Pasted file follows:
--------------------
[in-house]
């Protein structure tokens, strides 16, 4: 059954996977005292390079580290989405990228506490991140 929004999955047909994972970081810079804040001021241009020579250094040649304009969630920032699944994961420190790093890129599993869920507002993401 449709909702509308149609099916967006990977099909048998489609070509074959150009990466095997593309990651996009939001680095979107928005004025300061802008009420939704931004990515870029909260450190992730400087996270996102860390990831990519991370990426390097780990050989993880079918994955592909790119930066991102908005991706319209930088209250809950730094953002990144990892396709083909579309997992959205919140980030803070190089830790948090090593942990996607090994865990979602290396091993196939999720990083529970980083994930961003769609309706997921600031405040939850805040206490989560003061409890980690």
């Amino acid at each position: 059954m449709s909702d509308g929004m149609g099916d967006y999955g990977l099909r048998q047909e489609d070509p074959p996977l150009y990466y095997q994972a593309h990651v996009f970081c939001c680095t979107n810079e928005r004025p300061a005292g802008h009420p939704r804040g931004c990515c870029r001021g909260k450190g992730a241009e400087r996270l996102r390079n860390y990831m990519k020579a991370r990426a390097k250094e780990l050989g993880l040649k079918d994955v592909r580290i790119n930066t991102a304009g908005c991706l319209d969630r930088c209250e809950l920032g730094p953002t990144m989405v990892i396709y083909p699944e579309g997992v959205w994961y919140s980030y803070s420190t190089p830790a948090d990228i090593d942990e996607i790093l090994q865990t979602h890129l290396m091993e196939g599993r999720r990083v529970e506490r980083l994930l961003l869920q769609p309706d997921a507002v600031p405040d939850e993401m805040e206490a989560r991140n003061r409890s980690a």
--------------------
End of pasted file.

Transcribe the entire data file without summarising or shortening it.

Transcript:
[in-house]
């Protein structure tokens, strides 16, 4: 059954996977005292390079580290989405990228506490991140 929004999955047909994972970081810079804040001021241009020579250094040649304009969630920032699944994961420190790093890129599993869920507002993401 449709909702509308149609099916967006990977099909048998489609070509074959150009990466095997593309990651996009939001680095979107928005004025300061802008009420939704931004990515870029909260450190992730400087996270996102860390990831990519991370990426390097780990050989993880079918994955592909790119930066991102908005991706319209930088209250809950730094953002990144990892396709083909579309997992959205919140980030803070190089830790948090090593942990996607090994865990979602290396091993196939999720990083529970980083994930961003769609309706997921600031405040939850805040206490989560003061409890980690």
């Amino acid at each position: 059954m449709s909702d509308g929004m149609g099916d967006y999955g990977l099909r048998q047909e489609d070509p074959p996977l150009y990466y095997q994972a593309h990651v996009f970081c939001c680095t979107n810079e928005r004025p300061a005292g802008h009420p939704r804040g931004c990515c870029r001021g909260k450190g992730a241009e400087r996270l996102r390079n860390y990831m990519k020579a991370r990426a390097k250094e780990l050989g993880l040649k079918d994955v592909r580290i790119n930066t991102a304009g908005c991706l319209d969630r930088c209250e809950l920032g730094p953002t990144m989405v990892i396709y083909p699944e579309g997992v959205w994961y919140s980030y803070s420190t190089p830790a948090d990228i090593d942990e996607i790093l090994q865990t979602h890129l290396m091993e196939g599993r999720r990083v529970e506490r980083l994930l961003l869920q769609p309706d997921a507002v600031p405040d939850e993401m805040e206490a989560r991140n003061r409890s980690a």